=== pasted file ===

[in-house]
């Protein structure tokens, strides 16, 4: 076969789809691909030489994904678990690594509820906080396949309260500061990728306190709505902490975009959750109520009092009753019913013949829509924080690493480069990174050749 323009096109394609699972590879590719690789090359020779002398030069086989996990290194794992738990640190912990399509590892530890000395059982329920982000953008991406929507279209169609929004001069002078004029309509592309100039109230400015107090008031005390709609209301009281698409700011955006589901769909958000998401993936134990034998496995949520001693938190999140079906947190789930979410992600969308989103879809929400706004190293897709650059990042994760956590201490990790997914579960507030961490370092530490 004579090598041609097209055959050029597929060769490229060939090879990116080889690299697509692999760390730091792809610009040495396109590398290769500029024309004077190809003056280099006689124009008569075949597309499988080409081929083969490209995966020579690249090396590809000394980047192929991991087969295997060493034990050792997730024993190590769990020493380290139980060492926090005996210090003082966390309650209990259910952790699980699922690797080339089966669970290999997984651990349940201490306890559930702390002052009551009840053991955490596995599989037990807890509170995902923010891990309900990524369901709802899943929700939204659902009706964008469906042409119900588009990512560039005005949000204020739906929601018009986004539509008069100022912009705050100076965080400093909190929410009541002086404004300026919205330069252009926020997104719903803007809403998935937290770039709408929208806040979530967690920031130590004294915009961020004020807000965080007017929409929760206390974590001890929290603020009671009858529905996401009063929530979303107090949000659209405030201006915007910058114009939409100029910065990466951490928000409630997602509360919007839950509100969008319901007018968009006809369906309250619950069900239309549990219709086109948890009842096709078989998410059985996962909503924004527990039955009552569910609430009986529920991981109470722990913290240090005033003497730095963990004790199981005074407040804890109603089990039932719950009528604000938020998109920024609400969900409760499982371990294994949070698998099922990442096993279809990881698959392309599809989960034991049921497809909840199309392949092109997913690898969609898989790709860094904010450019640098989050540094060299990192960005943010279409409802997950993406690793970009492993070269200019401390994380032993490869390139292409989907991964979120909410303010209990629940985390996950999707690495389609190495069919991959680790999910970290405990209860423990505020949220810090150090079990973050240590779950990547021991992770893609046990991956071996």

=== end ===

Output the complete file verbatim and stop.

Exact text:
[in-house]
């Protein structure tokens, strides 16, 4: 076969789809691909030489994904678990690594509820906080396949309260500061990728306190709505902490975009959750109520009092009753019913013949829509924080690493480069990174050749 323009096109394609699972590879590719690789090359020779002398030069086989996990290194794992738990640190912990399509590892530890000395059982329920982000953008991406929507279209169609929004001069002078004029309509592309100039109230400015107090008031005390709609209301009281698409700011955006589901769909958000998401993936134990034998496995949520001693938190999140079906947190789930979410992600969308989103879809929400706004190293897709650059990042994760956590201490990790997914579960507030961490370092530490 004579090598041609097209055959050029597929060769490229060939090879990116080889690299697509692999760390730091792809610009040495396109590398290769500029024309004077190809003056280099006689124009008569075949597309499988080409081929083969490209995966020579690249090396590809000394980047192929991991087969295997060493034990050792997730024993190590769990020493380290139980060492926090005996210090003082966390309650209990259910952790699980699922690797080339089966669970290999997984651990349940201490306890559930702390002052009551009840053991955490596995599989037990807890509170995902923010891990309900990524369901709802899943929700939204659902009706964008469906042409119900588009990512560039005005949000204020739906929601018009986004539509008069100022912009705050100076965080400093909190929410009541002086404004300026919205330069252009926020997104719903803007809403998935937290770039709408929208806040979530967690920031130590004294915009961020004020807000965080007017929409929760206390974590001890929290603020009671009858529905996401009063929530979303107090949000659209405030201006915007910058114009939409100029910065990466951490928000409630997602509360919007839950509100969008319901007018968009006809369906309250619950069900239309549990219709086109948890009842096709078989998410059985996962909503924004527990039955009552569910609430009986529920991981109470722990913290240090005033003497730095963990004790199981005074407040804890109603089990039932719950009528604000938020998109920024609400969900409760499982371990294994949070698998099922990442096993279809990881698959392309599809989960034991049921497809909840199309392949092109997913690898969609898989790709860094904010450019640098989050540094060299990192960005943010279409409802997950993406690793970009492993070269200019401390994380032993490869390139292409989907991964979120909410303010209990629940985390996950999707690495389609190495069919991959680790999910970290405990209860423990505020949220810090150090079990973050240590779950990547021991992770893609046990991956071996």